With the Toronto International Film Festival entering its last few days, the acquisitions market continues at a pretty steady clip. By mid-week, distributors had had a chance to check out most of what was on display, including all of the world premieres, and had made their plays to pocket what they could. Those negotiations are paying off now.
UPDATE: This article has been brought up-to-date through Monday morning, Sept. 17.
"The Place Beyond the Pines," which Focus picked up for somewhere in the $3-million range, has thus far been the highest-ticket purchase, and Lionsgate/Roadside Attractions grabbed the most movies. But the indie film landscape has clearly made room for plenty of filmmakers, financiers and distributors to find each other and agree on ways to get these films in front of audiences.
Below is a comprehensive list of the titles that have found homes through Friday afternoon — more than two-dozen — broken down both by agency and by distributor. Additional deals are on the way, so check back as the list fills out further. Interspersed with the films below, members of the sales agency teams that handled the bargaining describe the tone and intricacies of the market as they saw it this week.
“The festival met everyone’s expectations,” says CAA’s Roeg Sutherland and Micah Green. “The market for high-end commercial films is stronger than ever, driven by an abundance of well-capitalized distributors looking for third-party projects. All of our broad-appeal films were sold prior to their premieres in Toronto ('Looper,' 'End of Watch,' 'The Master,' 'Seven Psychopaths,' 'The Company You Keep,' 'Spring Breakers'). In Toronto, we experienced a surge in interest in smaller, cast-driven specialty films. The market for these more execution-dependent projects has rebounded in the last year due to the strong performance of films such as 'Bachelorette' and 'Margin Call' on VOD and iTunes. It feels like we are witnessing a land grab of new and existing distributors positioning themselves to capitalize on the impending revenue spike from emerging digital platforms.”
THE GERSH AGENCY
“Toronto was productive for buyers and sellers,” says Gersh partner Jay Cohen. “The independent market is strong but films need to be made for a price with the appropriate cast based on the appropriate genre.With the increase in Premium/Ultra VOD deals, buyers are still experimenting and learning how to best monetize the market so the MG’s are still a bit lower than expectations.”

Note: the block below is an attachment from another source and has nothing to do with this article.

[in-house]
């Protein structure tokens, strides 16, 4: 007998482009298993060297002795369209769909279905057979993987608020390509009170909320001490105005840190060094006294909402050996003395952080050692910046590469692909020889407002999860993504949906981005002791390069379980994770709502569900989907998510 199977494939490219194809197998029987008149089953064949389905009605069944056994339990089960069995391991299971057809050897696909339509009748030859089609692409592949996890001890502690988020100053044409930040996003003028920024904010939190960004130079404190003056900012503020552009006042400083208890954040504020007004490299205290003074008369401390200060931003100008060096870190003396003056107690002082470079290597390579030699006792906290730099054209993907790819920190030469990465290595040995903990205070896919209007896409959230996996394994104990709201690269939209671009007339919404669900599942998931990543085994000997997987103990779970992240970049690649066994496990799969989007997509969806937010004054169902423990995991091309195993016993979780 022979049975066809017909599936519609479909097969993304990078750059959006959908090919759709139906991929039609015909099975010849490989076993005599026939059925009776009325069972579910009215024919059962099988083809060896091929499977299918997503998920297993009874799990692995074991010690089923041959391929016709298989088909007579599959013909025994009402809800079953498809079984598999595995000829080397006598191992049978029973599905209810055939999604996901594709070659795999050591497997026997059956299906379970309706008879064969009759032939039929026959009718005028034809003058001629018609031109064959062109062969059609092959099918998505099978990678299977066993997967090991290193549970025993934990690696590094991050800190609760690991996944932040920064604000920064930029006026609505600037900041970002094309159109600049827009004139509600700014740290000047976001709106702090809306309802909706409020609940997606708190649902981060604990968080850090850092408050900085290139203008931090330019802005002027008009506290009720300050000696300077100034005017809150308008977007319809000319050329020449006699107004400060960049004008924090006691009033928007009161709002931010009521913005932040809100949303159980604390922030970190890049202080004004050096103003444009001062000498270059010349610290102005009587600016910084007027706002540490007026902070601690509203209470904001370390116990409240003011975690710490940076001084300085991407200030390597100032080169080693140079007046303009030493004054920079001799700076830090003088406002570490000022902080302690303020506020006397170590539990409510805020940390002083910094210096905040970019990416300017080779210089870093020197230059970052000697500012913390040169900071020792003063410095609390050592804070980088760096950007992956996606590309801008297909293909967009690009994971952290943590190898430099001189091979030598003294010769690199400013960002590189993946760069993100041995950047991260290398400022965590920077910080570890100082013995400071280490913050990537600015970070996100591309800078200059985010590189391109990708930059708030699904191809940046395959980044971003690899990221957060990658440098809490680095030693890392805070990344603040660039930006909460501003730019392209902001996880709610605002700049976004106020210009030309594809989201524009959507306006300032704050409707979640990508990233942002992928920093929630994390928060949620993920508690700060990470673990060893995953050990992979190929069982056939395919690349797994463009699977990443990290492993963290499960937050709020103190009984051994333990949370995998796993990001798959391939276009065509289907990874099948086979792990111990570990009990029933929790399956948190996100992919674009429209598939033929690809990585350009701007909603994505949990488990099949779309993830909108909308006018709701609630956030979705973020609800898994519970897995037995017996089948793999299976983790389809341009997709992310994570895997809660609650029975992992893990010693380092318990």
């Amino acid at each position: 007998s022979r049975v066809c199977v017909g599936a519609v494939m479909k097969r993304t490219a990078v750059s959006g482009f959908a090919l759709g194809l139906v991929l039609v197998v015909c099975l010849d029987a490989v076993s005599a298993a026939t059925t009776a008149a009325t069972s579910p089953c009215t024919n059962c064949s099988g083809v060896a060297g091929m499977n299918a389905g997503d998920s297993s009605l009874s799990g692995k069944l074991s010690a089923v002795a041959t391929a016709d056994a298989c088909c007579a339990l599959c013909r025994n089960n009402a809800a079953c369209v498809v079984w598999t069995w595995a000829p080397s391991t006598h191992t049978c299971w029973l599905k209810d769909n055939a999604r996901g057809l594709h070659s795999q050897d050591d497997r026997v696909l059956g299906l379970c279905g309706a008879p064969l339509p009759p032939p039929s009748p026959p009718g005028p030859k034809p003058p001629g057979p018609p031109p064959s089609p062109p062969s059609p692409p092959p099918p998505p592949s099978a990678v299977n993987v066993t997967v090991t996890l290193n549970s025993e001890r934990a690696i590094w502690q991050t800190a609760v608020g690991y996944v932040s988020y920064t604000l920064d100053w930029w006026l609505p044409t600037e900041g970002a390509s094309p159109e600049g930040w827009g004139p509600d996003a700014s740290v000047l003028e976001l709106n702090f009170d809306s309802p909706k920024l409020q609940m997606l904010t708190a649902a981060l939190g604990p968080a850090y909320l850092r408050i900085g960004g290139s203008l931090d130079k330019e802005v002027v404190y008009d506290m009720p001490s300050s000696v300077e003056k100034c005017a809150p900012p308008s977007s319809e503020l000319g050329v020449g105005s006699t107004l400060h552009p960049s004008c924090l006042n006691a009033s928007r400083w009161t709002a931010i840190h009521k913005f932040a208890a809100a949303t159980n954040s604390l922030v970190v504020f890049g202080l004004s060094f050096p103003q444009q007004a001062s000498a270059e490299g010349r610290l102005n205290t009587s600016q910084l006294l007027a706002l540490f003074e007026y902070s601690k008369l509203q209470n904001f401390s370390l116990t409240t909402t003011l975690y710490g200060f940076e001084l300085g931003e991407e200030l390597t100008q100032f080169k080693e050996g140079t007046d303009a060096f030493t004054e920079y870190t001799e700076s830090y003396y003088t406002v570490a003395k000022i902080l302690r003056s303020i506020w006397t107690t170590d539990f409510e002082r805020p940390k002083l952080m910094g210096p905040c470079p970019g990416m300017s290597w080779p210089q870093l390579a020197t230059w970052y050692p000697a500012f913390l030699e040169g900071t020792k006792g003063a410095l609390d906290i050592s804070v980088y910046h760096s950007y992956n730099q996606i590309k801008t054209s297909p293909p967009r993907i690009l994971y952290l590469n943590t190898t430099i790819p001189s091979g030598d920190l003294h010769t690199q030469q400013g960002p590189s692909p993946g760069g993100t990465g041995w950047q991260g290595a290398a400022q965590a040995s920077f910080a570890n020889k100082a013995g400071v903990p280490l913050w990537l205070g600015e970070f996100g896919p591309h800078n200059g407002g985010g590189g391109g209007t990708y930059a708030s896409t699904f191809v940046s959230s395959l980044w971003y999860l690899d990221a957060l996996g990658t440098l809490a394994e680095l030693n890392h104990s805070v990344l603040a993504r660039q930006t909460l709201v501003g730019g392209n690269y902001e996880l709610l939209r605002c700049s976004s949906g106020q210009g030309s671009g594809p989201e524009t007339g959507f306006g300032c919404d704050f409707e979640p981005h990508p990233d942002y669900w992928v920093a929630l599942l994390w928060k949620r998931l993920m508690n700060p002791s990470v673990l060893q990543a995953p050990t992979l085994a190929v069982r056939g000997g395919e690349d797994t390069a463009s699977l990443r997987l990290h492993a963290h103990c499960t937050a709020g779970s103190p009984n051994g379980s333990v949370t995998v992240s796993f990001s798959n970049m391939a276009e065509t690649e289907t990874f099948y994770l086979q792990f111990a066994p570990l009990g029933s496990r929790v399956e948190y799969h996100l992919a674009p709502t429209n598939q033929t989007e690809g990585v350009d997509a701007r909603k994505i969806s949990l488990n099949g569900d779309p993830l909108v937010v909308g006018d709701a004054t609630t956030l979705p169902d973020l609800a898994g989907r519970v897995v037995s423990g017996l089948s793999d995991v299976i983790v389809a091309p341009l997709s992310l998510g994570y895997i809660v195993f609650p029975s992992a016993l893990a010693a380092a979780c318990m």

“This year’s festival hosted many of the usual players, along with several newcomers,” says ICM Partners head of international and independent film Jessica Lacy. “Even though sales were active, a lot of deals will close after the festival. Since they have become more complex, there are a number of factors to consider and it’s about making the right deal for our clients. We are set to close several over the course of the next few weeks.”
NATIONAL FILM BOARD OF CANADA
“It was a very healthy market for both traditional theatrical releases and newer VOD-driven models,” says Paradigm agent Ben Weiss. “Goldwyn saw the opportunity for the James Cromwell drama ‘Still’ to find its audience with a traditional awards-style release. ‘Reincarnated,’ on the other hand, as a more youth-driven film, is an example of a film that will be most successful with an innovative plan that combines VOD, theatrical and digital distribution. Distributors are recognizing the need to be specific and analytical with their acquisitions; as sales agents, it is critical to be able to deliver the content and negotiate the most effective deals for our films.”
“The pace and rhythm of Toronto this year was slow and steady with less irrational exuberance and more measured business-like deal making,” says Submarine co-president Josh Braun. “The two closed deals (“Casting By” and “No Place on Earth”) played out methodically, and we reached agreements where both sides were very happy without late-night bidding wars. The two deals that are nearly finalized (“The Lords of Salem” and “Love, Marilyn”) each had a bit more drama but more or less played out in a similar fashion.”
UTA INDEPENDENT FILM GROUP
“Toronto proved to be dynamic this year both as a festival and as a market, with significant sales spread out across a real diversity of films and distributors,” said Rena Ronson, co-head of UTA Independent Film Group. “What was most interesting was seeing the balance between traditional theatrical deals and the day-and-date deals. There is more innovation required than ever in getting films in front of audiences, and it was reassuring to come to Toronto and see the industry embrace the range of possibilities that exist for so many titles.”
“Toronto delivered on every level,” says head of WME Global Graham Taylor. “From the discovery of new talent and auteurs returning with new offerings to the licensing of distribution rights of films both big and small, it was dynamic and exciting — and good for the movie business.”
“Buyers were a little more guarded, but there was still business going on, and as usual a lot of deals will close after the festival once everyone's priority titles are bought and sold,” says XYZ partner Nate Bolotin. “In the aggregate, it would be great to know how many films that sold are actually profitable movies and if the budgets for indie films are justifiable given the North American deals conducted. Festival-driven genre films generally don't have much difficulty finding a buyer and a good deal, as long as the finance plan was smart and budgets were reverse engineered.”
Click through to the next page to see the acquisitions listed by distributor...